Freedom of expression and fundamental rights Peace and Reconciliation

Commission for compensating political reprisal and the future of reconciliation

Priyantha Karunarathna

President Gotabhaya Rajapaksa appointed a three-member Presidential Commission to look into alleged political victimization of public servants during the period from January 8, 2015, to November 16, 2019.

The Commission was chaired by retired Supreme Court Judge Upali Abeyratne and comprises Retired Appeal Court Judge Daya Chandrasiri Jayatilleka and Retired IGP Chandra Fernando as members.

The reception of complaints to this commission was started on 20 February 2020, and reports said that 305 complaints had been received. The report of the commission was submitted to the parliament on 23 April 2021. The Commission recommended withdrawing about 40 cases filed in courts against bribery, corruption, and malpractices because they had been moves to hunt the political enemies of the Good Governance government. 

This article aims to discuss how the reconciliation process is affected by the Presidential Commission’s recommendations to look into alleged political victimization of public servants. 

Under the constitution, the President has powers to appoint a special commission to understand a specific matter better. However, if appointing such a commission is stopping the judiciary process, it is a terrible situation. The Commission has recommended withdrawal of the cases because they are false cases based on bogus evidence. 

Participating in the parliamentary debate on the commission report, MP C.V. Vigneswaran said that the people believed to be politically victimized could follow three judiciary actions to seek redress. The first was filing a fundamental objection at the hearing. The second is filing a fundamental rights petition in Supreme Court, and the third is seeking a writ from the Court of Appeal under article 140 of the constitution. He pointed out that investigating the political victimization through a committee or commission bypassing the actions mentioned above is detrimental to the rule of law. “As I think, appointing a commission to investigate the reprisals against the public officials, employees in the state corporations, and the members of the three armed forces is a wrong idea as a whole. Public employees must be allowed to perform their duties properly. They must not try to appease the politicians.”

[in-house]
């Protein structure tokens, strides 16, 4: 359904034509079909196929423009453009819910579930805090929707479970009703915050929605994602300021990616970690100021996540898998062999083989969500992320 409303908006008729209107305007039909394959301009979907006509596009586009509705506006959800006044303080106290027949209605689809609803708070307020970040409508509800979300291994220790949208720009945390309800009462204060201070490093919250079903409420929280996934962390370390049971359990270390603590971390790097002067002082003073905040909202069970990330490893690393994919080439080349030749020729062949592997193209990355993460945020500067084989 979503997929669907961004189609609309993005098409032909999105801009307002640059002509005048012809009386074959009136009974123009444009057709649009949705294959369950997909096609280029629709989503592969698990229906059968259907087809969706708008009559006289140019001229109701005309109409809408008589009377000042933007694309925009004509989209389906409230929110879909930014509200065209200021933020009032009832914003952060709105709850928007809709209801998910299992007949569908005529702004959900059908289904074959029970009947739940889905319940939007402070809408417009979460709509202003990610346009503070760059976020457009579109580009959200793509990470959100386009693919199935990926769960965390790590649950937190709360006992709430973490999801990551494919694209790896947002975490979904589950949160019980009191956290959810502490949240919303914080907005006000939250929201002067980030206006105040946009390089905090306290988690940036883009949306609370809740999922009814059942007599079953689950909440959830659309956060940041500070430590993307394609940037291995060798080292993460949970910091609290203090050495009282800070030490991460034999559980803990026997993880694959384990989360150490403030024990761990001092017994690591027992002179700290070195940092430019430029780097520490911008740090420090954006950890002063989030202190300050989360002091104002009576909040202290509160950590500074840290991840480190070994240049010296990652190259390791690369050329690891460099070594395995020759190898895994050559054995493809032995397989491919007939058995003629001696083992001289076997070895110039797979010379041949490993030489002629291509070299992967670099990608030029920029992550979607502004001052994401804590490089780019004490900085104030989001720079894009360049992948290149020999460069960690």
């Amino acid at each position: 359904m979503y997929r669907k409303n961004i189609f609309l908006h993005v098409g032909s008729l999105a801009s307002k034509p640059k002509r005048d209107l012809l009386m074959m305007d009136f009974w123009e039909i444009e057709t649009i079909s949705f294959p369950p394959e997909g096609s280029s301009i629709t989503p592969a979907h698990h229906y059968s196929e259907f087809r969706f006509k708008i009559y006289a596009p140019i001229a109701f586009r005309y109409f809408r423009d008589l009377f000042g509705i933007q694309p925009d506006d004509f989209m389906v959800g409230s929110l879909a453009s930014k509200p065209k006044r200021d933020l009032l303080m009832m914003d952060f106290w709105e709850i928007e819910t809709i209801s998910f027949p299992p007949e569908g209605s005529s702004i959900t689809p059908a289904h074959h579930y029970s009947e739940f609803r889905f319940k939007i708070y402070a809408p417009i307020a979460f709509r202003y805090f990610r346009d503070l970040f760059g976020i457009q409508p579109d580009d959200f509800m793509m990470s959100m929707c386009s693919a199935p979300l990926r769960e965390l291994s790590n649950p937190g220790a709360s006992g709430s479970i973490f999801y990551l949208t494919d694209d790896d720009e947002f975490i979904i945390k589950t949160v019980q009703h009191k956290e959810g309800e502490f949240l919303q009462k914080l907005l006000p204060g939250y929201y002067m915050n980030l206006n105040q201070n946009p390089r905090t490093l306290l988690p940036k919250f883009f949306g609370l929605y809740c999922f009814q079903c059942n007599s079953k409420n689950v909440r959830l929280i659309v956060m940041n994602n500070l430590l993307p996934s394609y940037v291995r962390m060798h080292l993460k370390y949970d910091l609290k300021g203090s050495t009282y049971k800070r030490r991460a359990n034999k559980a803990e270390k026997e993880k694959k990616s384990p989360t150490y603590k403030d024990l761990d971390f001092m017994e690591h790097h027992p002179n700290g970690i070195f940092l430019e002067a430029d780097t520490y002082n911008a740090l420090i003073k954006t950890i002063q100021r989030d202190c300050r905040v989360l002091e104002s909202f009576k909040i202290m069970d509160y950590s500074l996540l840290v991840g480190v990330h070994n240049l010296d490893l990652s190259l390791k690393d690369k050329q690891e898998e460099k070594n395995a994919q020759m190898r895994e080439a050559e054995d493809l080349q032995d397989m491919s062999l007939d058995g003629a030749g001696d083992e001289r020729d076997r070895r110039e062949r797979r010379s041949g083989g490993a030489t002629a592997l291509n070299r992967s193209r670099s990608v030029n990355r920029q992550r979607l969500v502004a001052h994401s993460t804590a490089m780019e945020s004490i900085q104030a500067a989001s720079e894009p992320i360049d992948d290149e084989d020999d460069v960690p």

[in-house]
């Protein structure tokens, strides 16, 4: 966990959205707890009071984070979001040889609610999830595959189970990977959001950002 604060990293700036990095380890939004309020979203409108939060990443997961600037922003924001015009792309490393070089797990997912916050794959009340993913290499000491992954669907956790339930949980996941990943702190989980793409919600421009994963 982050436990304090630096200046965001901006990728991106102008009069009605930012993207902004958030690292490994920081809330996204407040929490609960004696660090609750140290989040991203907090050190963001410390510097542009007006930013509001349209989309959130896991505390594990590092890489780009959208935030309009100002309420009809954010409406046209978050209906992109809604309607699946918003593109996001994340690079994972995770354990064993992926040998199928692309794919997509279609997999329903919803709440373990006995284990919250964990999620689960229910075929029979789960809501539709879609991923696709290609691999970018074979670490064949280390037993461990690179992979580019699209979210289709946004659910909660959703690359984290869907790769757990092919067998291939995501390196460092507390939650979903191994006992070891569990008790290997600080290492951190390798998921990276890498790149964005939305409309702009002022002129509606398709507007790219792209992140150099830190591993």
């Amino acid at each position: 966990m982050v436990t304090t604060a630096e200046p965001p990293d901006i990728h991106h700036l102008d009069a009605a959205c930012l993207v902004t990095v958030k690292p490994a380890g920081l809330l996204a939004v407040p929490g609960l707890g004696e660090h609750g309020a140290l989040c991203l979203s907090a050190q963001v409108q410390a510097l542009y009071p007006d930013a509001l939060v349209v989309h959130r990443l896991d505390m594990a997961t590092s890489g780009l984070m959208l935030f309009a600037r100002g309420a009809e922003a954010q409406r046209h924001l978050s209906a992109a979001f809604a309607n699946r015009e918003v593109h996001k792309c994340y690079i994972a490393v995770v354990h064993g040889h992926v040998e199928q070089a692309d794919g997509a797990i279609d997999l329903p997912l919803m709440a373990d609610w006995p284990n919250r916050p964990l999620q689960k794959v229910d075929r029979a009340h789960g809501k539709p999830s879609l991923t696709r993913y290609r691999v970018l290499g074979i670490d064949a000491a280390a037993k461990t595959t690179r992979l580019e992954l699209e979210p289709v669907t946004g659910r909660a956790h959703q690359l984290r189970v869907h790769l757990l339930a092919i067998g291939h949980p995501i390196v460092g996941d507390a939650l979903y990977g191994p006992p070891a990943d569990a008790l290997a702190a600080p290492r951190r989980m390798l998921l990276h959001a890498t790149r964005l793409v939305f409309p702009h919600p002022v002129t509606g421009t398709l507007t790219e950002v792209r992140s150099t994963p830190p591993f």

Several cases examined by the Presidential Commission are already before courts. A Presidential Commission is not a judiciary body that provides justice. A Presidential Commission has no powers to make recommendations regarding any of the cases examined by courts. Legal experts point out that any action regarding a case being examined by a court of law by this Commission amounts to interfering the judicial affairs. 

According to the preamble of the Gazette No. 2157/144 dated 9 January 2020 under which the special presidential commission was appointed, the commission must act without causing any prejudice to an action already taken or would be taken. That means the commission cannot meddle with the judgments already taken or would be taken by a court of law. However, violating this principle, the commission report has recommended the withdrawal of several cases examined by courts. 

If cases are withdrawn as recommended by– the presidential commission, it will be a severe blow to democracy, the rule of law, and the independence of the public service and the judiciary. Such a situation will be detrimental to peace and reconciliation. Tamil people of this country are advocating for solutions to their longstanding grievances. They want justice for the crimes committed during the war, and successive governments have failed to investigate them. 

United Nations Human Rights Council concluded that there were no hopes that the government of Sri Lanka that is acting against the principles of justice would redress the human rights violations. Tamil people have kept hopes on an international investigation conducted jointly by human rights organizations, the UN and International Criminal Court. Sri Lanka’s government rejects the allegations and the moves for international investigations, arguing that the issue can be addressed via a local mechanism. They want to show that Sri Lanka has a proper judiciary system, but the outlook is contrary.  

How can Tamil people of Sri Lanka believe in the judiciary when the presidential commissions recommend the persons accused and convicted for crimes and corruption are released? How can justice be delivered for the victims of human rights violations in such a context? The situation will definitely affect the peace and reconciliation of the country. 

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The views and opinions expressed in this publication are those of the authors. They do not purport to reflect the opinions or views of the Sri Lanka Press Institute.

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